SAN FRANCISCO — Information sharing between U.S. Cyber Command and the Cybersecurity and Infrastructure Security Agency at the Department of Homeland Security stopped several potentially disastrous cyberattacks, including a suspected Iranian attack against American elections.
Leaders from the Pentagon’s offensive cyber and the top civilian federal cybersecurity agency said the relationship between the two organizations has been indispensable when it comes to defending the country against foreign hackers.
“There’s always been a bit of a cliché that government was stove-piped. That companies didn’t know who to call. That there was concern that nugget of information coming into a government ecosystem would fall into a black box, never to be seen again,” said Eric Goldstein, executive assistant director at CISA. “And we are working with extraordinary urgency to break that model, such that truly a call to one is a call to all.”
The private sector has long complained that sharing information with the government lead to little information in return. For instance, during initial comments for CISA’s request for information on the Cyber Incident Reporting for Critical Infrastructure Act, multiple comments highlighted the need for information to be send back to the private sector.
But while sharing between government and the private sector may need improvement, it seems like exchanging information between CISA and Cyber National Mission Forces at Cyber Command is bearing fruit.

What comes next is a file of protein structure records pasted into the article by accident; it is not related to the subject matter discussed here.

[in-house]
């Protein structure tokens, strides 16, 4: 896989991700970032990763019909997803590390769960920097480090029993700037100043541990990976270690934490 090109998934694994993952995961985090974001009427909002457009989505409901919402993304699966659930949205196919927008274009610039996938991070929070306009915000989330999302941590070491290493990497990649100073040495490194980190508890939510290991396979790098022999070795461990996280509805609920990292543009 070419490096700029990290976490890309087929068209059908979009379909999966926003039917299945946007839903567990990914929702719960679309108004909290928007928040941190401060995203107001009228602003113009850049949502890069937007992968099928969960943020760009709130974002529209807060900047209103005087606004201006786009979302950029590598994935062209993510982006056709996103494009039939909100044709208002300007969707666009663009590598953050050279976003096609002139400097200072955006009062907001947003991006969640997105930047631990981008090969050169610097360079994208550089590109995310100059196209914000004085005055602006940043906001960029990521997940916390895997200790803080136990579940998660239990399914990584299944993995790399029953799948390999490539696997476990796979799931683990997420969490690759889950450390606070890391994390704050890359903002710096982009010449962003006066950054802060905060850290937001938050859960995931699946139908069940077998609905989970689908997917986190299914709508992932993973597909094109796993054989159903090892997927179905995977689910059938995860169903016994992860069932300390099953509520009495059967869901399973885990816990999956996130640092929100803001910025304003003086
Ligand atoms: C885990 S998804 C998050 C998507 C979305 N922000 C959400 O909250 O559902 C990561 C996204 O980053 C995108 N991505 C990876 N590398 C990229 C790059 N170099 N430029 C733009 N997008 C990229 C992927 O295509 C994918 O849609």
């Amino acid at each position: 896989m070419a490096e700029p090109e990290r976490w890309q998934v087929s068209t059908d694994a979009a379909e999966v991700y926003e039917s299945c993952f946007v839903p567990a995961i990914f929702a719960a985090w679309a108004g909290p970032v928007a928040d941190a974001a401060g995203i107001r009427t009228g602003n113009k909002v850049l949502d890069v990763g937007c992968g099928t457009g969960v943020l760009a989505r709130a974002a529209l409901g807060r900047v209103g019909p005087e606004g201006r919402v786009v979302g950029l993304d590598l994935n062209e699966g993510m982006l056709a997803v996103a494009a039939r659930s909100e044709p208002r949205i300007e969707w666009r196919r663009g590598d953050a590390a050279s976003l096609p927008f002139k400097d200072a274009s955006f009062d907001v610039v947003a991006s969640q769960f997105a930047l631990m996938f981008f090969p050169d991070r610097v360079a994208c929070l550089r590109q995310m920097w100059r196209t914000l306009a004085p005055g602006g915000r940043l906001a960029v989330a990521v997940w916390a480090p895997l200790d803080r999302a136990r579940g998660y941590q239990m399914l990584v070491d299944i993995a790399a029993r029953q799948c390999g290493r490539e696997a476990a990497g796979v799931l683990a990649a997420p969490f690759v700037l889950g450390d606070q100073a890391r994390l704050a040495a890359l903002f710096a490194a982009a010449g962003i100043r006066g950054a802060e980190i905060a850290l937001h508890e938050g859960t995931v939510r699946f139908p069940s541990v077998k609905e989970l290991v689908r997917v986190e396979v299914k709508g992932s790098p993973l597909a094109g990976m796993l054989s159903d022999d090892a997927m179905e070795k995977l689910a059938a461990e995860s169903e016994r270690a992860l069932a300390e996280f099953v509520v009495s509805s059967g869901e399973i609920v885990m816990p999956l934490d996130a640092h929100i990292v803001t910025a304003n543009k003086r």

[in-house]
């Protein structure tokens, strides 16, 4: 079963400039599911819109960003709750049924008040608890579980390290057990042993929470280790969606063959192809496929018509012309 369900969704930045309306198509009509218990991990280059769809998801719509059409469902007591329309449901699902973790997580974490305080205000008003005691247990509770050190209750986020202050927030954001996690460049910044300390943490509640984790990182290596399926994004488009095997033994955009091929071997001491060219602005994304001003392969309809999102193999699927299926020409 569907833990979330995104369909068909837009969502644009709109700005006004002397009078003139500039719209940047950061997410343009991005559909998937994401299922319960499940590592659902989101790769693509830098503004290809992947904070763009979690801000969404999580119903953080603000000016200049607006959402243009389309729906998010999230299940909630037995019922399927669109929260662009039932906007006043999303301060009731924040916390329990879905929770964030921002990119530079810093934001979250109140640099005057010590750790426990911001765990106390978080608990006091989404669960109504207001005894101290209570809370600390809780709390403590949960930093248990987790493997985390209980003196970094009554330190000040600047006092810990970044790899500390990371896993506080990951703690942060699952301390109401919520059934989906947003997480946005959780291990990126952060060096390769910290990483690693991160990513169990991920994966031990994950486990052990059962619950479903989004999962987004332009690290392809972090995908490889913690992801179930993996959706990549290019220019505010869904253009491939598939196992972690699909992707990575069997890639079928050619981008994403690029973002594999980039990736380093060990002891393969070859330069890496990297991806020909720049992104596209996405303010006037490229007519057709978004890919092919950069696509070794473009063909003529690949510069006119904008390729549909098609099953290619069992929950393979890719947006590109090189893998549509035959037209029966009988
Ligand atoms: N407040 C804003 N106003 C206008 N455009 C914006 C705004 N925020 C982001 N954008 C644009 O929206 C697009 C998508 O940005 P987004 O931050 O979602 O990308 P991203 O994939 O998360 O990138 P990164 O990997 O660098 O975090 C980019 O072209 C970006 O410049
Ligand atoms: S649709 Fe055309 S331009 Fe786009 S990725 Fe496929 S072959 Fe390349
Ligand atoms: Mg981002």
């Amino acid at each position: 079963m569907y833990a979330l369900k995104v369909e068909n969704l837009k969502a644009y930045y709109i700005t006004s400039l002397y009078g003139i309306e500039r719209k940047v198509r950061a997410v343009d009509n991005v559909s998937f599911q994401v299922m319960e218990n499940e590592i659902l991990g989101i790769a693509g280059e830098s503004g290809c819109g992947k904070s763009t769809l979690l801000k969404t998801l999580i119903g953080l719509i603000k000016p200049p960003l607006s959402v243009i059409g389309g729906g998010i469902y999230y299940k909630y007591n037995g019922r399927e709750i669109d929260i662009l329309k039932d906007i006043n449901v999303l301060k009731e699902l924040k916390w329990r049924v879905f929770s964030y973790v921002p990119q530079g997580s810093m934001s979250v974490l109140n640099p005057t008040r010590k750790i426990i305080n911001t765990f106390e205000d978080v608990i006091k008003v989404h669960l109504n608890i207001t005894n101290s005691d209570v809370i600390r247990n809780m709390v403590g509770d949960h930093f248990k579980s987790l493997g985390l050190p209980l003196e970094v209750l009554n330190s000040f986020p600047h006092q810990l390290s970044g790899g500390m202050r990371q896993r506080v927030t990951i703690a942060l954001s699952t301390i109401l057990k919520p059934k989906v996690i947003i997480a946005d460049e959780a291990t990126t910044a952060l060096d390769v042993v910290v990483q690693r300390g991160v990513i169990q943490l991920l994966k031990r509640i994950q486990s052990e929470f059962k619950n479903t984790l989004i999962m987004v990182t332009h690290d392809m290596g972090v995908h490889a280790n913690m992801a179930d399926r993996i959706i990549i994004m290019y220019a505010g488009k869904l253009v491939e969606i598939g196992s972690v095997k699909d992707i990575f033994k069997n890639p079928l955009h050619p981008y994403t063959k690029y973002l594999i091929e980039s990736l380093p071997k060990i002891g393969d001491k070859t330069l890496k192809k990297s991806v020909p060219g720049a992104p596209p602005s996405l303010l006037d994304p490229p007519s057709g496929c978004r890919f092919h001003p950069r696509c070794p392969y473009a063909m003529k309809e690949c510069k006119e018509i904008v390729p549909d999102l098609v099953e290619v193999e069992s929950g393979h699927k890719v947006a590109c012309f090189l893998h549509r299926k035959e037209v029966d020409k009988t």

“What information does the DHS CISA have relevant to the [Defense] department’s mission that might allow us to execute an operation to disrupt an ongoing or prevent a future attack in the United States,” Maj. Gen. William Hartman, commander of the CNMF, told an audience at the annual RSA Conference happening this week in San Francisco where he and Goldstein provided a rare look in inside how the two organizations communicate.
A prime example related to a CNMF cyber intelligence, surveillance and reconnaissance mission that uncovered an Iranian-linked hacking campaign to gain access to software that reports election results. Cyber Command officials passed that information to CISA, which in turn notified the affected jurisdictions and offer incident response support. CNMF, meanwhile, was able to ensure that the hackers did not have access to those networks, Hartman said.
“There was no impact to election infrastructure, no impact to voting systems, no impact to the free and fair conduct of the election,” Goldstein said. “This is a case where we had an adversary with the potential intent to take action relating to an election, we were able to effectively get in front of that activity.”
Another instance related to unidentified foreign hackers carrying out an intrusion campaign against three federal agencies. When CISA discovered the campaign, Goldstein said, the agency took steps to thwart the attack while sharing information with CNMF gathered during the investigation.
“The ability for DHS CISA to be able to rapidly provide us information has become a large driver for CMNF operations around the world,” Hartman said. “I just want to highlight that this isn’t something that we would be talking about if this was a couple of years ago.”
Goldstein said that the next step is to ensure that the relationship endures and becomes institutional and automatic. “A lot of this work is fairly new and fairly novel and it’s only going to mature,” Goldstein said.